Referring to FIG. 1, there is shown a schematic view of an exemplary glass manufacturing system 100 that uses the fusion process to make a glass sheet 105. The glass manufacturing system 100 includes a melting vessel 110, a fining vessel 115, a mixing vessel 120 (e.g., stir chamber 120), a delivery vessel 125 (e.g., bowl 125), a fusion draw machine (FDM) 140a, the stabilization device 102 and a traveling anvil machine (TAM) 150. The melting vessel 110 is where the glass batch materials are introduced as shown by arrow 112 and melted to form molten glass 126. The fining vessel 115 (e.g., finer tube 115) has a high temperature processing area that receives the molten glass 126 (not shown at this point) from the melting vessel 110 and in which bubbles are removed from the molten glass 126. The fining vessel 115 is connected to the mixing vessel 120 (e.g., stir chamber 120) by a finer to stir chamber connecting tube 122. And, the mixing vessel 120 is connected to the delivery vessel 125 by a stir chamber to bowl connecting tube 127. The delivery vessel 125 delivers the molten glass 126 through a downcomer 130 into the FDM 140a which includes an inlet 132, a forming vessel 135 (e.g., isopipe 135), and a pull roll assembly 140. As shown, the molten glass 126 from the downcomer 130 flows into an inlet 132 which leads to the forming vessel 135 (e.g., isopipe 135). The forming vessel 135 includes an opening 136 that receives the molten glass 126 which flows into a trough 137 and then overflows and runs down two sides 138a and 138b before fusing together at what is known as a root 139. The root 139 is where the two sides 138a and 138b come together and where the two overflow walls of molten glass 126 rejoin (e.g., refuse) before being drawn downward by the pull roll assembly 140 to form the glass sheet 105. The stabilization device 102 helps prevent the glass sheet 105 located within and below the FDM 140a from moving due to the drawing operation of the FDM 140a. The TAM 150 then cuts the drawn glass sheet 105 into distinct pieces of glass sheets 155. The stabilization device 102 also helps prevent the glass sheet 105 located above the TAM 150 from moving due to the cutting operation of the TAM 150. Several different embodiments of the stabilization device 102 are described in detail below with respect to FIGS. 2-10.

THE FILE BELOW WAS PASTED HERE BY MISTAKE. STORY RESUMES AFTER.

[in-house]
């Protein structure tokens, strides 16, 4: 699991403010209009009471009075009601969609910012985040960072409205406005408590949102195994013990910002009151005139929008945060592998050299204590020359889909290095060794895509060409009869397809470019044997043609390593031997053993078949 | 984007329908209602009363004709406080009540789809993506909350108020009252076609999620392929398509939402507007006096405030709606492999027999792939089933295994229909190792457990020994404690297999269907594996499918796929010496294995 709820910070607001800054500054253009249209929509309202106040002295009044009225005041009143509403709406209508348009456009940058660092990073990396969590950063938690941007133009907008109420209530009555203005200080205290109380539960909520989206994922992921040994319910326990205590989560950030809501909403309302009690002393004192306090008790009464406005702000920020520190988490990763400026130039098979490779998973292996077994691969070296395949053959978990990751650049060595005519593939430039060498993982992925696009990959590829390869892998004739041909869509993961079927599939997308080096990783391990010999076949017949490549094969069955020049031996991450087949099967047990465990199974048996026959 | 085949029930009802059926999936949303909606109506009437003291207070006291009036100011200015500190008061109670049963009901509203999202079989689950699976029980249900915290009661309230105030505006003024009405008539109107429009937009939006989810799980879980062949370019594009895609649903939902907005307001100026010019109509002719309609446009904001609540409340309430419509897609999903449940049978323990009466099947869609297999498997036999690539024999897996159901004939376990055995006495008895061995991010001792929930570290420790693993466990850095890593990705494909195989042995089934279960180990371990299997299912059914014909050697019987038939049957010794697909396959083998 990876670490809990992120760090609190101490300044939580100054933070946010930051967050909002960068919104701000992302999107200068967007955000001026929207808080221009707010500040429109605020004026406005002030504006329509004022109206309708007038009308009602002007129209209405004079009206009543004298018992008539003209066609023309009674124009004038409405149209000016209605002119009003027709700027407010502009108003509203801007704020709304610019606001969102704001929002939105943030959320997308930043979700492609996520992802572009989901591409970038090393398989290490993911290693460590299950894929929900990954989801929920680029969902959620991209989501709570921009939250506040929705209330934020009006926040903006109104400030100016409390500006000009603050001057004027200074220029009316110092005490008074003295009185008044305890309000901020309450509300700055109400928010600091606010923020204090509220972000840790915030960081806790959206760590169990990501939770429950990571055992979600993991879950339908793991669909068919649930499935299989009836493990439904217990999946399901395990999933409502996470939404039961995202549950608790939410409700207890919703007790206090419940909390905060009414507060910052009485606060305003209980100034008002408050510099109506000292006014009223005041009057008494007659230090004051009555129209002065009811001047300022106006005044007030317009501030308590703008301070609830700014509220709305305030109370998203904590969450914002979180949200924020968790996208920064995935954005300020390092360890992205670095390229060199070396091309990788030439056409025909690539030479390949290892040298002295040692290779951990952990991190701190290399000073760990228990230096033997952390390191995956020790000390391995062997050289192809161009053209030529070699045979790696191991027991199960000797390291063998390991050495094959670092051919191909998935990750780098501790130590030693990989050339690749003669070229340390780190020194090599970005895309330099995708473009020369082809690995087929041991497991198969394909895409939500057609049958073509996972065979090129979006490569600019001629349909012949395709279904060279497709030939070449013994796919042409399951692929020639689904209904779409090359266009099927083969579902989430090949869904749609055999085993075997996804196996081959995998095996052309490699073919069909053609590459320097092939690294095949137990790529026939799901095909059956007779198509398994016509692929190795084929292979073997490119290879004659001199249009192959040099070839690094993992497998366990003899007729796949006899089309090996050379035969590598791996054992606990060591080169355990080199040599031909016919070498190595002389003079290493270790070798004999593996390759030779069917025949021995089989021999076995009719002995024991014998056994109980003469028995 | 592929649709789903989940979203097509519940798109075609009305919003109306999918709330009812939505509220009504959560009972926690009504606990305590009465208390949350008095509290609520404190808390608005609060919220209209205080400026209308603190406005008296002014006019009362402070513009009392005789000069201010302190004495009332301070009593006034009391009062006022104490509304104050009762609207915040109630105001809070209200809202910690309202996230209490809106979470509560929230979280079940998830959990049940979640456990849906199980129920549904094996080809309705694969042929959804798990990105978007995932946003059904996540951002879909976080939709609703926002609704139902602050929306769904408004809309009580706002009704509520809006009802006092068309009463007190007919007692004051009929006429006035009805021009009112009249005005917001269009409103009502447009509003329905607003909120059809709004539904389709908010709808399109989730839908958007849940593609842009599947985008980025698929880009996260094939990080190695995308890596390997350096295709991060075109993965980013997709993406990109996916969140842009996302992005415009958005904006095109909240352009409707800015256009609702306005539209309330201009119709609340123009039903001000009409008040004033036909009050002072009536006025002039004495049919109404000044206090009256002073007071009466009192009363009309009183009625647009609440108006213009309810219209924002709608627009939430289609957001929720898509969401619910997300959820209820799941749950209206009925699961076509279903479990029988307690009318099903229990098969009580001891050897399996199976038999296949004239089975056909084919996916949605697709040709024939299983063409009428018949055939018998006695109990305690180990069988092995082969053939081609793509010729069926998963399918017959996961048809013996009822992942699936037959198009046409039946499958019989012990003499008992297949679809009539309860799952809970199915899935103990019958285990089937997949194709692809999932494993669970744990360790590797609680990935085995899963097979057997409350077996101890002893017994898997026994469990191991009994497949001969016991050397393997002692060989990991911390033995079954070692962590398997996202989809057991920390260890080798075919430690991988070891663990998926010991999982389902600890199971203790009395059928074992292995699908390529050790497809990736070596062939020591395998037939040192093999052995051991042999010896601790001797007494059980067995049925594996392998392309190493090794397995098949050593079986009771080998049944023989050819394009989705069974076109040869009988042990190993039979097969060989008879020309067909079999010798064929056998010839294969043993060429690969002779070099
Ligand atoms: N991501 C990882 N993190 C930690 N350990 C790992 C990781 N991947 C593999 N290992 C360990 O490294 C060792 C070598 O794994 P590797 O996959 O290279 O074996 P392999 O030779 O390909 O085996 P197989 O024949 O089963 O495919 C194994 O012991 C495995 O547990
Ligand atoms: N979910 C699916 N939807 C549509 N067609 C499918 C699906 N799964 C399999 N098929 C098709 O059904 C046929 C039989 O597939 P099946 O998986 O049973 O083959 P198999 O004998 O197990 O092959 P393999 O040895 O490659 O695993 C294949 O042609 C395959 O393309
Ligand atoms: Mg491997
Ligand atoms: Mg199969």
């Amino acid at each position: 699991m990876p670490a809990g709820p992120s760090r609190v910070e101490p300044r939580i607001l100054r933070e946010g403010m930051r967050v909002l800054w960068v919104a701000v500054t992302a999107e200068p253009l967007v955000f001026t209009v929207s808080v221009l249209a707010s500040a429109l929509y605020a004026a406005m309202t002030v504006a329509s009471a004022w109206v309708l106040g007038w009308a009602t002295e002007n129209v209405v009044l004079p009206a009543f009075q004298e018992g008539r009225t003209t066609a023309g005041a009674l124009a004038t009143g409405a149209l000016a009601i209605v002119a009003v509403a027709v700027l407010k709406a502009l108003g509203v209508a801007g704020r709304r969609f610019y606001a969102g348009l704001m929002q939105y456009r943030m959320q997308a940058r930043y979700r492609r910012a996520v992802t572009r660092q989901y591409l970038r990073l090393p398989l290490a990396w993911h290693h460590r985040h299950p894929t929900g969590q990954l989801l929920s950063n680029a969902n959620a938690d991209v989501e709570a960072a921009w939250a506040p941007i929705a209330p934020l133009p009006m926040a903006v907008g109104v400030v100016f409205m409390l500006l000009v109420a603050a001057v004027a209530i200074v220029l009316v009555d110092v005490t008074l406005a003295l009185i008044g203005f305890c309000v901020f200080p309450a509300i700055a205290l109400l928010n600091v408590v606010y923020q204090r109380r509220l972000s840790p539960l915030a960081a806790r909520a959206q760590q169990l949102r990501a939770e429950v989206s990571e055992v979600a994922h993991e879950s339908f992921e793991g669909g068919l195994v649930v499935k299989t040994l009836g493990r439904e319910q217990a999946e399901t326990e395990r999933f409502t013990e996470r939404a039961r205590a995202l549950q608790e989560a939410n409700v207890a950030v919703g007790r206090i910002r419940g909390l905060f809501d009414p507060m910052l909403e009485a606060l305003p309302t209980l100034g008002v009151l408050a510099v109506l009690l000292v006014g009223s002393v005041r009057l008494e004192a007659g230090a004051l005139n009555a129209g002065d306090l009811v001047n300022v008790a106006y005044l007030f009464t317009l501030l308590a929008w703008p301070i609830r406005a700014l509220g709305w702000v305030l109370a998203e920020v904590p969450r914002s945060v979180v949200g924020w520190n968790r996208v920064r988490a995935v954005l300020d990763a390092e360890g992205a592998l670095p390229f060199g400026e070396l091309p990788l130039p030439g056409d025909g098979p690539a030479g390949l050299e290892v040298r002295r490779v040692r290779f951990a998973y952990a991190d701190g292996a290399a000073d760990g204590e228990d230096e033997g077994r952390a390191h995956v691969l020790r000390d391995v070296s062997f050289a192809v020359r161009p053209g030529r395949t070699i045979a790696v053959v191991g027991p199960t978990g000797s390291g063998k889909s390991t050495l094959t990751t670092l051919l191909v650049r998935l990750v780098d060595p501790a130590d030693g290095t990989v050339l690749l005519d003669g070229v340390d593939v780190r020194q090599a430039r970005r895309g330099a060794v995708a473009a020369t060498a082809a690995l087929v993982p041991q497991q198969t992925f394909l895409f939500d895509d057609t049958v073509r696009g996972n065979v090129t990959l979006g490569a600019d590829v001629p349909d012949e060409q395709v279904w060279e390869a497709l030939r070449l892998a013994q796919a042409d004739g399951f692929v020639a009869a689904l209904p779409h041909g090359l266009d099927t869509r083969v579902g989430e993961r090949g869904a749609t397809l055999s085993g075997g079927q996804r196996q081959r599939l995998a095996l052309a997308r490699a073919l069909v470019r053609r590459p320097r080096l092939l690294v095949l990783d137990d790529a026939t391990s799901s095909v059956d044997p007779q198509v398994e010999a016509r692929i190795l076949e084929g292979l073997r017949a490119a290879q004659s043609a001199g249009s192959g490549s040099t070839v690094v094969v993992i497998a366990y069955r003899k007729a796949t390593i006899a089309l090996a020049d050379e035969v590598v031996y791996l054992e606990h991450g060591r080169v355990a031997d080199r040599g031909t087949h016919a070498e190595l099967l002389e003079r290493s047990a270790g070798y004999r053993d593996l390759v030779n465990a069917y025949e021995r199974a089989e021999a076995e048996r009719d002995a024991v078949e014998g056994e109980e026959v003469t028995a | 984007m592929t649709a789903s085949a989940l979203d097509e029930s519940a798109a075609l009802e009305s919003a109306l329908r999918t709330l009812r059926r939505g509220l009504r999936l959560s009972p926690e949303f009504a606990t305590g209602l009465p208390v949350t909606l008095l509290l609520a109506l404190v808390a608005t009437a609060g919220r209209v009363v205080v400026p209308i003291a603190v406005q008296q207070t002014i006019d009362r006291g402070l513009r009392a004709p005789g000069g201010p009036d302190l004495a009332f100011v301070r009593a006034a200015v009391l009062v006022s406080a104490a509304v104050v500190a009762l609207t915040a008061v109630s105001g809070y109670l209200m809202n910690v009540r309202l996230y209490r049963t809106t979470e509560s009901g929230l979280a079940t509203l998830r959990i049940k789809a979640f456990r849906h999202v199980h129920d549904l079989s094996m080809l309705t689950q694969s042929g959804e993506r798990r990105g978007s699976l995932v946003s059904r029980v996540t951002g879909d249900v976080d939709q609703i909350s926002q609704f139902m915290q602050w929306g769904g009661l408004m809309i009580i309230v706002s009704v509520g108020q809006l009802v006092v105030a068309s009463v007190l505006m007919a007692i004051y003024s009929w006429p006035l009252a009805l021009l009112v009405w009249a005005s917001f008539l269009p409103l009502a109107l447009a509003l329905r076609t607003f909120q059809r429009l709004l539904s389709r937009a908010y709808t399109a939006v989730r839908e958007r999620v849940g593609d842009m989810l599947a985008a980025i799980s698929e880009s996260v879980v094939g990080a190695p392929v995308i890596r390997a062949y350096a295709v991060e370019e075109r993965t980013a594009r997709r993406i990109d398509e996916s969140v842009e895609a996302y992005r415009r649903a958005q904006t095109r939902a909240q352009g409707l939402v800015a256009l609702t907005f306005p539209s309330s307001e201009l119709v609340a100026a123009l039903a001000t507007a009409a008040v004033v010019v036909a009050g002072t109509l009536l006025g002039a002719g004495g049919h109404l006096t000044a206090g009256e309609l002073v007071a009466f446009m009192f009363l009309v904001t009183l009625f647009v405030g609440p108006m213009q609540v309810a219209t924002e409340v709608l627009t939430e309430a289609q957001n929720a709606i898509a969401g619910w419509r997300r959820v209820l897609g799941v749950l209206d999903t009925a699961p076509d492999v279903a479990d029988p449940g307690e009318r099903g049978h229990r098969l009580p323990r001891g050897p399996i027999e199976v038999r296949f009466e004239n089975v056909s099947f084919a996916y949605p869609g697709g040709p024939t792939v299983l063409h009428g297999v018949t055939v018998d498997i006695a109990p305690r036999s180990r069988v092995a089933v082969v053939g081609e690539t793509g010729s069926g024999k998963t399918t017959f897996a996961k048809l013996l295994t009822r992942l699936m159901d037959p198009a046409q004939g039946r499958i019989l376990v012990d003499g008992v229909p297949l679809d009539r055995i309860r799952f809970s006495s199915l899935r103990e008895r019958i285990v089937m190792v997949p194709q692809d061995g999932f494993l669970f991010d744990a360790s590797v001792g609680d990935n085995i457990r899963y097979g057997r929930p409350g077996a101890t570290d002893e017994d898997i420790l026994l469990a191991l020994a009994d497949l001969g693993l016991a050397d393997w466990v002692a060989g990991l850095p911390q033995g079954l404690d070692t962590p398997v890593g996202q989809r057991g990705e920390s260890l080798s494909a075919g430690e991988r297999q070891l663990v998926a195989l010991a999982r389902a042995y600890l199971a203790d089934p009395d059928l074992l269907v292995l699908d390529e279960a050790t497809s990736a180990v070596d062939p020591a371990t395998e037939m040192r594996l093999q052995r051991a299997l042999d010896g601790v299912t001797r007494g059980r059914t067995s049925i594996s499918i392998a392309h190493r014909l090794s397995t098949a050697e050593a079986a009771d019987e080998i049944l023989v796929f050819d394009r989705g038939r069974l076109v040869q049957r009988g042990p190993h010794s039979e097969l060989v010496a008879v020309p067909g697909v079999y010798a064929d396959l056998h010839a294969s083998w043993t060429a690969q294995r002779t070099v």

Referring to FIGS. 2A-2Q, there are several diagrams associated with a first embodiment of the stabilization device 102a which utilizes a float chuck 202 (aero-mechanical device 202) to minimize the movement of the glass sheet 105 between the FDM 140a and the TAM 150. As shown in FIG. 2A, the stabilization device 102a includes a gas supply unit 204 and the float chuck 202 which is located on one side of the glass sheet 105 and positioned between the FDM 140a and the TAM 150. The float chuck 202 is also shown attached to a static mount 203. The float chuck 202 is configured such that the gas from the gas supply unit 204 flows thru it in a manner so as to create a gas film on one side of the glass sheet 105 such that if the glass sheet 105 moves too far away from a face of the float chuck 202 then a suction force (Bernoulli suction force) created by gas emitted from the float chuck 202 pulls the glass sheet 105 back to the float chuck 202. And, if the glass sheet 105 moves too close to the face of the float chuck 202 then a repulsive force caused by the gas emitted from the float chuck 202 pushes the glass sheet 105 away from the float chuck 202. It is the balance between the suction force and the repulsion force that enables the float chuck 202 to hold the glass sheet 105 at a given position without having to touch the glass sheet 105. FIG. 2B illustrates a graph that was obtained in an experiment that showed how much the stabilization device 102a shown in FIG. 2A minimizes the movement of the glass sheet 105 within the FDM 140a when compared to a glass manufacturing system that does not utilize the stabilization device 102a. The TAM cycle represents contact between a scoring wheel in the TAM 150 and the glass sheet 105. This cycle occurs once per cut piece of glass sheet 155. In these experiments, a person controlled the temperature of the gas that was emitted from the float chuck 202. A more detailed description about the shape and the functionality of the float chuck 202 is provided below with respect to FIGS. 2C-2E.